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1.  Feasibility of isometric spinal muscle training in patients with bone metastases under radiation therapy - first results of a randomized pilot trial 
BMC Cancer  2014;14:67.
Background
Spinal bone metastases are commonly diagnosed in cancer patients. The consequences are pain both at rest and under exercise, impairment of activities of daily life (ADL), reduced clinical performance, the risk of pathological fractures, and neurological deficits. The aim of this randomized, controlled pilot trial was to investigate the feasibility of muscle-training exercises in patients with spinal bone metastases under radiotherapy. Secondary endpoints were local control, pain response and survival.
Methods
This study was a prospective, randomized, monocentre, controlled explorative intervention trial to determine the multidimensional effects of exercises for strengthening the paravertebral muscles. On the days of radiation treatment, patients in the control group were physically treated in form of respiratory therapy. Sixty patients were randomized between September 2011 and March 2013 into one of the two groups: differentiated resistance training or physical measure with thirty patients in each group.
Results
The resistance training of the paravertebral muscles was feasible in 83.3% of patients (n = 25). Five patients died during the first three months. The exercise group experienced no measurable side effects. “Chair stand test” in the intervention group was significant enhanced with additionally improved analgesic efficiency. Patients in intervention group improved in pain score (VAS, 0–10) over the course (p < .001), and was significant better between groups (p = .003) after 3 months. The overall pain response showed no significant difference between groups (p = .158) There was no significant difference in overall and bone survival (survival from first diagnosed bone metastases to death).
Conclusions
Our trial demonstrated safety and feasibility of an isometric resistance training in patients with spinal bone metastases. The results offer a rationale for future large controlled investigations to confirm these findings.
Trial registration
Clinical trial identifier NCT01409720.
doi:10.1186/1471-2407-14-67
PMCID: PMC3923729  PMID: 24499460
Bone metastases; Spine; Physical exercise; Stability; Isometric training
2.  Phase I study evaluating the treatment of patients with locally advanced pancreatic cancer with carbon ion radiotherapy: the PHOENIX-01 trial 
BMC Cancer  2013;13:419.
Background
Treatment options for patients with locally advanced pancreatic cancer include surgery, chemotherapy as well as radiotherapy. In many cases, surgical resection is not possible, and therefore treatment alternatives have to be performed. Chemoradiation has been established as a convincing treatment alternative for locally advanced pancreatic cancer. Carbon ions offer physical and biological characteristics. Due to their inverted dose profile and the high local dose deposition within the Bragg peak precise dose application and sparing of normal tissue is possible. Moreover, in comparison to photons, carbon ions offer an increased relative biological effectiveness (RBE), which can be calculated between 1.16 and 2.46 depending on the pancreatic cancer cell line as well as the endpoint analyzed. Japanese Data on the evaluation of carbon ion radiation therapy showed promising results for patients with pancreatic cancer.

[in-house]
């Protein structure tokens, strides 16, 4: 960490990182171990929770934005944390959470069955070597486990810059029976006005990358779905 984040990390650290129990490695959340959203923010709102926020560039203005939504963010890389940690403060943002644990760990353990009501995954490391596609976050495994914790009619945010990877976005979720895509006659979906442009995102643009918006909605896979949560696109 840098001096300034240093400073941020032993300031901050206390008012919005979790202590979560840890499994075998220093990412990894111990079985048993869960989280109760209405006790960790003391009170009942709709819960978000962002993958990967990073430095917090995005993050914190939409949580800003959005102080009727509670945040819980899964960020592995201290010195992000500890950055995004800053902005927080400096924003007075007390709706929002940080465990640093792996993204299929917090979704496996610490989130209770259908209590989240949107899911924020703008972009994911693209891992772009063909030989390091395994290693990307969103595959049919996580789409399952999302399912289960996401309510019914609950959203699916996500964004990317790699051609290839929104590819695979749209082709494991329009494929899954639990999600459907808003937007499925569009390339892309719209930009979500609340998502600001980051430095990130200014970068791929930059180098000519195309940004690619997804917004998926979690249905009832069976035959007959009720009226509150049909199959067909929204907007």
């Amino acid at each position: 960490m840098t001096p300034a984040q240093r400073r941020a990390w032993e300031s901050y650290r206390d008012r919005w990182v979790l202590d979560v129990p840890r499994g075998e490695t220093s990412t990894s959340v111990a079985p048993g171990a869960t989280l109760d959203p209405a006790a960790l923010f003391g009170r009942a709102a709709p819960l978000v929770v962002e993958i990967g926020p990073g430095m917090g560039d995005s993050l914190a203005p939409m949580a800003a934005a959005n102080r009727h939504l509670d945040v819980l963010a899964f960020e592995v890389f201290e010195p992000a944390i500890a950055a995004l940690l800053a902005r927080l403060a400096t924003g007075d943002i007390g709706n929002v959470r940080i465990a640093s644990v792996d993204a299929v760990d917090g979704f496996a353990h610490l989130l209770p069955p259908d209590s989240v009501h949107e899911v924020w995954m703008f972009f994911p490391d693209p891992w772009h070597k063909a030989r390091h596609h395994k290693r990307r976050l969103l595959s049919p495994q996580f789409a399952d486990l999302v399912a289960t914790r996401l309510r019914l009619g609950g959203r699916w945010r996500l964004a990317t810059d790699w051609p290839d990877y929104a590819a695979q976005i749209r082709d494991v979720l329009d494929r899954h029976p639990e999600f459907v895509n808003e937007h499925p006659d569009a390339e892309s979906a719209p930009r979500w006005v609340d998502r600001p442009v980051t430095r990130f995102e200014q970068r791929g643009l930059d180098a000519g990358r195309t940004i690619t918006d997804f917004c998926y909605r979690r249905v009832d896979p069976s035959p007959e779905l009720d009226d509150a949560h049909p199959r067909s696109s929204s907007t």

Methods and design
The present PHOENIX-01 trial evaluates carbon ion radiotherapy using the active rasterscanning technique in patients with advanced pancreatic cancer in combination with weekly gemcitabine and adjuvant gemcitabine. Primary endpoint is toxicity, secondary endpoints are overall survival, progression-free survival and response.
Discussion
The physical and biological properties of the carbon ion beam promise to improve the therapeutic ratio in patients with pancreatic cancer: Due to the inverted dose profile dose deposition in the entry channel of the beam leads to sparing of normal tissue; the Bragg peak can be directed into the defined target volume, and the sharp dose fall-off thereafter again spares normal tissue behind the target volume. The higher RBE of carbon ions, which has been shown also for pancreatic cancer cell lines in the preclinical setting, is likely to contribute to an increase in local control, and perhaps in OS. Early data from Japanese centers have shown promising results. In conclusion, this is the first trial to evaluate actively delivered carbon ion beams in patients with locally advanced pancreatic cancer within a dose-escalation strategy.
Trial registration
NCT01795274
doi:10.1186/1471-2407-13-419
PMCID: PMC3849371  PMID: 24034562
3.  IMRT and carbon ion boost for malignant salivary gland tumors: interim analysis of the COSMIC trial 
BMC Cancer  2012;12:163.
Background
The COSMIC trial is designed to evaluate toxicity in dose-escalated treatment with intensity-modulated radiotherapy (IMRT) and carbon ion boost for malignant salivary gland tumors (MSGT) of the head and neck including patients with inoperable/ incompletely resected MSGTs (R2-group) and completely resected tumors plus involved margins or perineural spread (R1-group).
Methods
COSMIC is a prospective phase II trial of IMRT (25 × 2 Gy) and carbon ion boost (8 × 3 GyE). Primary endpoint is mucositis CTC°III, secondary endpoints are local control, progression-free survival, and toxicity. Evaluation of disease response is carried out according to the Response Evaluation Criteria in Solid Tumors (RECIST); toxicity is assessed using NCI CTC v 3.0.
Results